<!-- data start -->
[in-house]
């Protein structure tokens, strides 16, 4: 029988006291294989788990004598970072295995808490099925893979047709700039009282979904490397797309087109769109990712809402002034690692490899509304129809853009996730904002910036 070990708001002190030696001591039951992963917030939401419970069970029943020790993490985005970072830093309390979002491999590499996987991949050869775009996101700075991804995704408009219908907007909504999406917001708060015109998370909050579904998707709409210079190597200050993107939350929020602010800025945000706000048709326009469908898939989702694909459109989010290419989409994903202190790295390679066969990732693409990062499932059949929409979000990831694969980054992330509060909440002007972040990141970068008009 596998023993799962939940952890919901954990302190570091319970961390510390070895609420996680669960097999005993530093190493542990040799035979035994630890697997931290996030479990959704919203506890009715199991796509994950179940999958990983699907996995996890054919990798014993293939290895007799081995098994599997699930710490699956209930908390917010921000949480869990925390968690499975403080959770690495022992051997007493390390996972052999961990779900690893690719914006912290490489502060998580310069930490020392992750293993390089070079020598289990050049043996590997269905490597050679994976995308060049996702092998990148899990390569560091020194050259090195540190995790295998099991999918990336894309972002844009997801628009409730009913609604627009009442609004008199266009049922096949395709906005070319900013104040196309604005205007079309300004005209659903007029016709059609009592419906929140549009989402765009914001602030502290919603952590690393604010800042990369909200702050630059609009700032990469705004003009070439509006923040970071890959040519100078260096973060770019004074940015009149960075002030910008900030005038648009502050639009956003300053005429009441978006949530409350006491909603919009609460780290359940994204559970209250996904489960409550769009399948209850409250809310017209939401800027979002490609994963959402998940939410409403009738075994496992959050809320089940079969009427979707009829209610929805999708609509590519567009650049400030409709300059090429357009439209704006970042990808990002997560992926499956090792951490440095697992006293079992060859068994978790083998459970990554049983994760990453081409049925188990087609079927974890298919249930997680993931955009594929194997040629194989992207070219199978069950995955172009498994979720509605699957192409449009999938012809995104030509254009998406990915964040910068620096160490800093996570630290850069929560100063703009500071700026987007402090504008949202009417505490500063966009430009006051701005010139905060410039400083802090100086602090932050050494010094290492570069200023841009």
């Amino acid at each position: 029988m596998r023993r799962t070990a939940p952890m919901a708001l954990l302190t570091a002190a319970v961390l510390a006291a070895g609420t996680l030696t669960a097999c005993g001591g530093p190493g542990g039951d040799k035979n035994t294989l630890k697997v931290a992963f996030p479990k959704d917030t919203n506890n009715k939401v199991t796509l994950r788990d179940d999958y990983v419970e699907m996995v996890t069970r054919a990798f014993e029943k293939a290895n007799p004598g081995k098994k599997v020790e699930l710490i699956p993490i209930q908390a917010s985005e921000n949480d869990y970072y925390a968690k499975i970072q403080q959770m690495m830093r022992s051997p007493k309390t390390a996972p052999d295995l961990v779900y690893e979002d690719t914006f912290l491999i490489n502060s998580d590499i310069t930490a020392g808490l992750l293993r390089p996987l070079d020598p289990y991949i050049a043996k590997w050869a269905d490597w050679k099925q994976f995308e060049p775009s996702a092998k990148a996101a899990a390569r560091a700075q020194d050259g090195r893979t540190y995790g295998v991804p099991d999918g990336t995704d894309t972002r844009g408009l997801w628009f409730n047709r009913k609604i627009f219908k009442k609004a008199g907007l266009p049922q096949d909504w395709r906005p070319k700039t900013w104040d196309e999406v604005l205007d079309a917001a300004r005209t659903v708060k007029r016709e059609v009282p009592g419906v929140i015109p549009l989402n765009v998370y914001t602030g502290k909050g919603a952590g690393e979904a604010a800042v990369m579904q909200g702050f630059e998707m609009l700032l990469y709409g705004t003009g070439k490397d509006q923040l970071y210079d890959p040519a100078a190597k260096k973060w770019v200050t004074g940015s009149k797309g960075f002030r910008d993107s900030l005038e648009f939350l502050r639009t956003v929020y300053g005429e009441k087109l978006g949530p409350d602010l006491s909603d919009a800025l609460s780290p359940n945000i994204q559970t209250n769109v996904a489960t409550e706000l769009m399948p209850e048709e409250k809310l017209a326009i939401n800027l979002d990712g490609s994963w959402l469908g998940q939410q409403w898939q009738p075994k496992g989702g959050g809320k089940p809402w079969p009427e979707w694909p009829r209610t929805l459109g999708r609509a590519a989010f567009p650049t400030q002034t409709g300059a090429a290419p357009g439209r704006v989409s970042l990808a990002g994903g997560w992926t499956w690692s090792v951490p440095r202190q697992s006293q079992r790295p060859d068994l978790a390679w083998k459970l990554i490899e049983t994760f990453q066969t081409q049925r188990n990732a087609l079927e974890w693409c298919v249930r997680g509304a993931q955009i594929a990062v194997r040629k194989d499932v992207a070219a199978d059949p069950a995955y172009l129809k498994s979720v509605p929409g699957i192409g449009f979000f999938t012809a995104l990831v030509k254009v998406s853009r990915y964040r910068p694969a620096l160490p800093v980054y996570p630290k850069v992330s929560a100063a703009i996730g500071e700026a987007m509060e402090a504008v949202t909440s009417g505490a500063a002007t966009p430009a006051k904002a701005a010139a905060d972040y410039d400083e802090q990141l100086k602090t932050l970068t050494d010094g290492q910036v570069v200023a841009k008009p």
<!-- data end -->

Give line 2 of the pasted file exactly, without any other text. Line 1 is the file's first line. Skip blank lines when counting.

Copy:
């Protein structure tokens, strides 16, 4: 029988006291294989788990004598970072295995808490099925893979047709700039009282979904490397797309087109769109990712809402002034690692490899509304129809853009996730904002910036 070990708001002190030696001591039951992963917030939401419970069970029943020790993490985005970072830093309390979002491999590499996987991949050869775009996101700075991804995704408009219908907007909504999406917001708060015109998370909050579904998707709409210079190597200050993107939350929020602010800025945000706000048709326009469908898939989702694909459109989010290419989409994903202190790295390679066969990732693409990062499932059949929409979000990831694969980054992330509060909440002007972040990141970068008009 596998023993799962939940952890919901954990302190570091319970961390510390070895609420996680669960097999005993530093190493542990040799035979035994630890697997931290996030479990959704919203506890009715199991796509994950179940999958990983699907996995996890054919990798014993293939290895007799081995098994599997699930710490699956209930908390917010921000949480869990925390968690499975403080959770690495022992051997007493390390996972052999961990779900690893690719914006912290490489502060998580310069930490020392992750293993390089070079020598289990050049043996590997269905490597050679994976995308060049996702092998990148899990390569560091020194050259090195540190995790295998099991999918990336894309972002844009997801628009409730009913609604627009009442609004008199266009049922096949395709906005070319900013104040196309604005205007079309300004005209659903007029016709059609009592419906929140549009989402765009914001602030502290919603952590690393604010800042990369909200702050630059609009700032990469705004003009070439509006923040970071890959040519100078260096973060770019004074940015009149960075002030910008900030005038648009502050639009956003300053005429009441978006949530409350006491909603919009609460780290359940994204559970209250996904489960409550769009399948209850409250809310017209939401800027979002490609994963959402998940939410409403009738075994496992959050809320089940079969009427979707009829209610929805999708609509590519567009650049400030409709300059090429357009439209704006970042990808990002997560992926499956090792951490440095697992006293079992060859068994978790083998459970990554049983994760990453081409049925188990087609079927974890298919249930997680993931955009594929194997040629194989992207070219199978069950995955172009498994979720509605699957192409449009999938012809995104030509254009998406990915964040910068620096160490800093996570630290850069929560100063703009500071700026987007402090504008949202009417505490500063966009430009006051701005010139905060410039400083802090100086602090932050050494010094290492570069200023841009």